How to optimize your participation in a Home Show
The Home Show Participation process example demonstrates how one might prepare for an upcoming home show – what to do during the event, and most importantly, what to do after the show is over. The Post Show is often the most neglected part of this process. After the show is over, everyone is tired and worn out. Then the new week starts with the usual challenges, and dedicating a lot of time to the follow-up may be put on the back burner. Yet the follow-up with your new leads is exactly why you participated in the first place.
Make a record of your process, i.e., write it down
Once you have this process recorded and distribute the steps to your staff, the whole process becomes a lot easier. Everyone will know what is expected of them, and when they should carry out their duties. Refining this year after year will perfect it and produce a better ROI each year. That’s what processes are all about!
In this article, I’ll show the major parts of the Home Show Participation process, and then I’ll go over the Post Show micro process in more detail.
The Home Show Participation Process Mindmap
These 11 points are the major (unexpanded) items that make up the Home Show Participation Process. Each one of these items is expanded into “micro” processes. When your mindmap, or outline, is complete, it will show exactly how to carry out each step in your home show participation, assuring you that you get the most of your investment, time after time.
The Post Show micro process
In this process example, I am going to expand the Post Show micro process. This micro process explains what should be done after the show is over.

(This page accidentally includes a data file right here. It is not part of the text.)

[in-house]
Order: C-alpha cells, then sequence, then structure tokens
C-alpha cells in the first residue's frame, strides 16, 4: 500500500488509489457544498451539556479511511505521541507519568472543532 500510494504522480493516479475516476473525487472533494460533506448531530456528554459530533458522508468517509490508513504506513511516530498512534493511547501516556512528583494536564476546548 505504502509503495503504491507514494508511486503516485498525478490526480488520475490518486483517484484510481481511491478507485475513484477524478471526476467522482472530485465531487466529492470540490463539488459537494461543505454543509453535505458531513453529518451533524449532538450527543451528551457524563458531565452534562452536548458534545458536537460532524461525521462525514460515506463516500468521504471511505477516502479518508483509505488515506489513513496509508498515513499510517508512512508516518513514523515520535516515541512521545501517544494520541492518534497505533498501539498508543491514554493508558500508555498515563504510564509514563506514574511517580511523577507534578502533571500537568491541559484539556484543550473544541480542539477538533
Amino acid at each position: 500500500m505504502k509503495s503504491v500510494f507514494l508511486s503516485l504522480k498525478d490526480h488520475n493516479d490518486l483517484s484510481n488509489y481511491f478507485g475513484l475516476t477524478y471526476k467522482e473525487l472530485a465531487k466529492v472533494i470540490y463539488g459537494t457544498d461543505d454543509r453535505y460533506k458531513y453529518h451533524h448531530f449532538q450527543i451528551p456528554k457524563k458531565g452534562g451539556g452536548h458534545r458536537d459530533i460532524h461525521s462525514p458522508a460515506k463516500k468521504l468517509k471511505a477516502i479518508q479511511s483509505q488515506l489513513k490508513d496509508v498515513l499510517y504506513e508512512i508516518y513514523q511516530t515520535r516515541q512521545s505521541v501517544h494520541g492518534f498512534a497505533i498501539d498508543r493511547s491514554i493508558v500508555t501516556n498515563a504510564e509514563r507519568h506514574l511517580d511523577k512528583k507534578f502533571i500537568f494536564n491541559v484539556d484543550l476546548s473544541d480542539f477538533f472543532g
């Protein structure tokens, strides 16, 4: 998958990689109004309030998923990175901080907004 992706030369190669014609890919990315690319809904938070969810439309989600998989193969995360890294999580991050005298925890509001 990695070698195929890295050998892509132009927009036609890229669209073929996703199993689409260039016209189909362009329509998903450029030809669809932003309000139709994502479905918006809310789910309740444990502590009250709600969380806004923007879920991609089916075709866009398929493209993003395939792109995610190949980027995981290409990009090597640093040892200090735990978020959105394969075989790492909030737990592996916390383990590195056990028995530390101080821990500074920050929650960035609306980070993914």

This is an important step, mainly because leads sometimes get lost or misplaced during a show. Change the exchange timing to suit your situation, keeping in mind that the speed of your response will increase your chances of making the sale. If you respond within 24 hours and your competition responds in 5 days, you are way ahead of them, and you will be seen as a more organized and reliable company. Your response doesn’t need to be a phone call if you don’t have the resources to do that. Sending them a thank you email or letter will go a long way, and will remind them of your booth and staff, so that when they do get a call you have already established some familiarity.
Tracking your leads
This is the tedious part – entering data. But once you get this information into your system (CRM) you can reuse it in many different ways. The more information entered at this point, the less that has to be entered lately. Take the time to enter any details that are written on the lead sheet, and any details that you may remember from contact with the person, if you met with them.
The database you use may be one you have already developed or something as simple at Google Contacts in your Gmail account or an Apple Contacts address book. There are many CRM’s (Contact Relationship Management) available, such as 37 Signal’s Highrise, Swiftpage’s Act!, or Microsoft’s Outlook. All of them do a good job. Make sure that whatever you use will be able to export the data as a CSV format (comma delimited file for exporting to Outlook or another application such as an autoresponder) or a VCF format (for exporting to an Apple Address book or other applications).
Create a Group in your database for the leads from each day, e.g., Leads from show 2013-2-20, Leads from show 2013-2-21, etc.
Send Thank You Emails
An autoresponder is a good way to broadcast your message to a select list of people. It is also a good way to get your message into their Inbox, rather than their Spam box. Autoresponder lists are permission-based, meaning, you shouldn’t put a person’s email address on a list unless they have given you permission to do so.